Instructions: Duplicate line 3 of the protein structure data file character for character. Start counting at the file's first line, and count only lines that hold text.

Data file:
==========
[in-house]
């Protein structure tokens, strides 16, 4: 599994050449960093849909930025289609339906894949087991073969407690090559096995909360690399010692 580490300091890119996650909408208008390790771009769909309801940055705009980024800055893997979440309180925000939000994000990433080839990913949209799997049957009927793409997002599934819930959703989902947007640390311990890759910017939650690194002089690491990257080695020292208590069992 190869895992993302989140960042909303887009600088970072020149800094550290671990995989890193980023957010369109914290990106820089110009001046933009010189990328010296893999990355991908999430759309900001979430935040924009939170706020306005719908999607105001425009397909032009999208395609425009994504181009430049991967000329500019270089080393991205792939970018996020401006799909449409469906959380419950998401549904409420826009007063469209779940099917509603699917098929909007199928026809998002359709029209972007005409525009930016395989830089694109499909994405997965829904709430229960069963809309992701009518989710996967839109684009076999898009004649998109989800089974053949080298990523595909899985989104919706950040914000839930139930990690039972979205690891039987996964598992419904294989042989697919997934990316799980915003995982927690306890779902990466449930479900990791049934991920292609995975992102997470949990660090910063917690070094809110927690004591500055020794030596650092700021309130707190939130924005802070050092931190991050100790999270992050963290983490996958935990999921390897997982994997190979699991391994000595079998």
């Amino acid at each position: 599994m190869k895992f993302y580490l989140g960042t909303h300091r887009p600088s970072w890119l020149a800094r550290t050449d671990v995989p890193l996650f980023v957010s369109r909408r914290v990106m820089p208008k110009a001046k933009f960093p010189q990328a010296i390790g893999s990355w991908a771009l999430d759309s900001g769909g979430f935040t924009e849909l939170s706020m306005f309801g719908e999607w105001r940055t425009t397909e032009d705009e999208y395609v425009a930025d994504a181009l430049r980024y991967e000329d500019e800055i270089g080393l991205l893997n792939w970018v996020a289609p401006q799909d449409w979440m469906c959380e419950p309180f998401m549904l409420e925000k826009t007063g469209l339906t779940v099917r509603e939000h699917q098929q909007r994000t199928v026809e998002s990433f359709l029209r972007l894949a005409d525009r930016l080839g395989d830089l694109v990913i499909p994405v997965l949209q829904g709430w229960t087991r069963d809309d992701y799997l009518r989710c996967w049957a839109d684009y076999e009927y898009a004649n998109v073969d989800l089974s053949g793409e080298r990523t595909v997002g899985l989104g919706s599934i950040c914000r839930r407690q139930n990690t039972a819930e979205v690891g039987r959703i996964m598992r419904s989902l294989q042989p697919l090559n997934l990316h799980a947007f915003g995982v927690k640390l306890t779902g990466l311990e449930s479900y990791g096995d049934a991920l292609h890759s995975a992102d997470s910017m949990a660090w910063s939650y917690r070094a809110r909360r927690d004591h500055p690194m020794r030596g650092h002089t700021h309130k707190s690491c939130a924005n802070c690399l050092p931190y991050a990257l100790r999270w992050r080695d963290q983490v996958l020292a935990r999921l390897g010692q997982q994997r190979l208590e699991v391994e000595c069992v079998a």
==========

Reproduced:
């Amino acid at each position: 599994m190869k895992f993302y580490l989140g960042t909303h300091r887009p600088s970072w890119l020149a800094r550290t050449d671990v995989p890193l996650f980023v957010s369109r909408r914290v990106m820089p208008k110009a001046k933009f960093p010189q990328a010296i390790g893999s990355w991908a771009l999430d759309s900001g769909g979430f935040t924009e849909l939170s706020m306005f309801g719908e999607w105001r940055t425009t397909e032009d705009e999208y395609v425009a930025d994504a181009l430049r980024y991967e000329d500019e800055i270089g080393l991205l893997n792939w970018v996020a289609p401006q799909d449409w979440m469906c959380e419950p309180f998401m549904l409420e925000k826009t007063g469209l339906t779940v099917r509603e939000h699917q098929q909007r994000t199928v026809e998002s990433f359709l029209r972007l894949a005409d525009r930016l080839g395989d830089l694109v990913i499909p994405v997965l949209q829904g709430w229960t087991r069963d809309d992701y799997l009518r989710c996967w049957a839109d684009y076999e009927y898009a004649n998109v073969d989800l089974s053949g793409e080298r990523t595909v997002g899985l989104g919706s599934i950040c914000r839930r407690q139930n990690t039972a819930e979205v690891g039987r959703i996964m598992r419904s989902l294989q042989p697919l090559n997934l990316h799980a947007f915003g995982v927690k640390l306890t779902g990466l311990e449930s479900y990791g096995d049934a991920l292609h890759s995975a992102d997470s910017m949990a660090w910063s939650y917690r070094a809110r909360r927690d004591h500055p690194m020794r030596g650092h002089t700021h309130k707190s690491c939130a924005n802070c690399l050092p931190y991050a990257l100790r999270w992050r080695d963290q983490v996958l020292a935990r999921l390897g010692q997982q994997r190979l208590e699991v391994e000595c069992v079998a």